Another part of that drive to be on the field is Eichenberg’s de facto sworn duty to protect the man standing behind him. Whether it’s making sure Ian Book isn’t getting sacked or defending the third-year, graduate student starter under center against his harshest critics, Eichenberg is ready and willing.
“There’s a lot of people who doubt Book … it’s not great to see,” he said. “… it just sucks because, you know, I see how hard he works every single day, and in the offseason, in the film room, on the field, in the weight room. The amount of time he’s dedicated and sacrificed to help this football team win and for us to take the next step in the right direction. And I mean, I think Ian’s the best quarterback in the country. I’ll say that every single day. I think he’s the best leader on our team. So I believe in him and the offensive line 100% believes in him.”
Book should feel comfortable playing behind a teammate who not only has such faith in him, but one with the capability of blocking two pass rushers simultaneously as he did against Pittsburgh three weeks ago.
Don’t worry – LT Liam Eichenberg can pick up the twist and slot blitz at same time… All good folks pic.twitter.com/1y7oH3e64S
— Ben Fennell (@BenFennell_NFL) October 24, 2020
Suffice to say that Eichenberg has played no small part in developing a stellar Notre Dame offensive line, one that has consistently been rated the top line in the country by Pro Football Focus. They even managed to maintain that ranking by a solid margin following a duel with former-No. 1 Clemson’s vaunted defensive front.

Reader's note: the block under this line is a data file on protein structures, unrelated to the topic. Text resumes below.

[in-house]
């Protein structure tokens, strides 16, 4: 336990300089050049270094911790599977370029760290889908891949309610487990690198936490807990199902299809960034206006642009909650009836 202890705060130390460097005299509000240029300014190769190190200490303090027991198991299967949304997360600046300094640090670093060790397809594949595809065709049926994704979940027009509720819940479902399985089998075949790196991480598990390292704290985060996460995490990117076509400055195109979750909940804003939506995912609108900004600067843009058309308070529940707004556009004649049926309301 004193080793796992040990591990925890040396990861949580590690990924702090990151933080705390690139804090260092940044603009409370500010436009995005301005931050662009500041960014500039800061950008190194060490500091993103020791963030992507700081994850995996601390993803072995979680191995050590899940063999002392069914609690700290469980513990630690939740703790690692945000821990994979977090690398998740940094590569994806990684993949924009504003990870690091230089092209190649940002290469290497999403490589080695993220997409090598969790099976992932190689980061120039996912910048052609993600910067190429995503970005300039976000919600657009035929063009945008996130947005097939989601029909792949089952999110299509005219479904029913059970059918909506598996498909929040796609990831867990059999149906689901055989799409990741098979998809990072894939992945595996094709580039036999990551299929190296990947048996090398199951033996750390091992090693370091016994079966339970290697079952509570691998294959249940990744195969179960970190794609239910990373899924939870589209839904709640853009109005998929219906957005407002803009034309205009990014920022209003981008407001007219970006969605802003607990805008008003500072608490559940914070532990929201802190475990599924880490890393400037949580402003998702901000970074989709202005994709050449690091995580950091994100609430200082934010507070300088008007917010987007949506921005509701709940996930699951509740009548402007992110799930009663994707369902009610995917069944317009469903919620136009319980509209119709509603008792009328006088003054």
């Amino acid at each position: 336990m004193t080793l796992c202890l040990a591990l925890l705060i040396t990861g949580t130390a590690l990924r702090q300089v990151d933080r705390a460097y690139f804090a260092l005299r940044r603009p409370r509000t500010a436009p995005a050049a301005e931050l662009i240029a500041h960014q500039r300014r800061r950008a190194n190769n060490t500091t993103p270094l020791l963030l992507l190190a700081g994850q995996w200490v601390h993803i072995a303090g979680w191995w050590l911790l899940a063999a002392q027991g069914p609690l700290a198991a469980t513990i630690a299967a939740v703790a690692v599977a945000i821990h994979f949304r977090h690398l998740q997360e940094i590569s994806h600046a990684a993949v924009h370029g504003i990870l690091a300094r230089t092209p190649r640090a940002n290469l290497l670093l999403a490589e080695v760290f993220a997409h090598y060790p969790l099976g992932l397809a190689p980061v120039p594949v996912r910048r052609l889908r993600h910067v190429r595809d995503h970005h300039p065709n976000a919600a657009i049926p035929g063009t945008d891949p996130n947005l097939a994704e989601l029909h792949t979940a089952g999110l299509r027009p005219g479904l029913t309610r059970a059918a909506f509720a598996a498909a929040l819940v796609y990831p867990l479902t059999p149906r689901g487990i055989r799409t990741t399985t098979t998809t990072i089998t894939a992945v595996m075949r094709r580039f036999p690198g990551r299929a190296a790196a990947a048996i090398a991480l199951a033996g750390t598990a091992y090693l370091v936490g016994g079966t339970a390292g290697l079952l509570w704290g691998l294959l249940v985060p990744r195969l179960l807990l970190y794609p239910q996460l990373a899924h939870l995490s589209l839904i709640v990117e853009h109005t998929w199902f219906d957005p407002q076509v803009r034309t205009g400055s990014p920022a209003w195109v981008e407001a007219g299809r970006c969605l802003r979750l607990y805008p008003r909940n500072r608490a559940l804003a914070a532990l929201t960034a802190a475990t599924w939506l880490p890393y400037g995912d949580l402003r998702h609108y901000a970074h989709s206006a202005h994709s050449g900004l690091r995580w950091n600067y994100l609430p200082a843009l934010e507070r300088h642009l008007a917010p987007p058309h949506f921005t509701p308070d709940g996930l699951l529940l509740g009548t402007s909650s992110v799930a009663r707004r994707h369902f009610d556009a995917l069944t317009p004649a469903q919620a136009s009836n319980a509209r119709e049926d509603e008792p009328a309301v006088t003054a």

Expectations were high for the unit coming into the season. After the Florida State game, Eichenberg credited those expectations as an effective motivating factor.
“[Notre Dame mental performance coach] Dr. [Amber] Selking always talks about how pressure is a privilege. So that’s kind of where we take it.”
They’re now taking that mindset into a date with Boston College on the road. Indicative of the mentality that head coach Brian Kelly has instilled in the Notre Dame program, Eichenberg was quick to put the win over Clemson behind him, and he was effusive in praising their next opponent.
“We need to play BC. BC’s a great team,” he said. “They’re a great defense … they’re a stout, tough, physical defense. So, I mean, it’s not going to be a walk in the park. I mean, it’s like every game, you know, you got to get out there and you got to play physical, you got to make your blocks. And, you know, anybody can win. So we’re looking forward to it.”
For a position group that just helped produce more than 200 yards rushing against Clemson for the first time since Alabama did it on Jan. 9, 2017, one might worry this line could begin to rest on its laurels against a 5-3 Boston College team. But with Eichenberg and a group pushing (no pun intended) for the Joe Moore Award and a national championship, the grind doesn’t stop.
“Obviously, we need to improve on a lot of things… there’s always room to improve, but I think we’re going in the right direction. We just need to keep going.”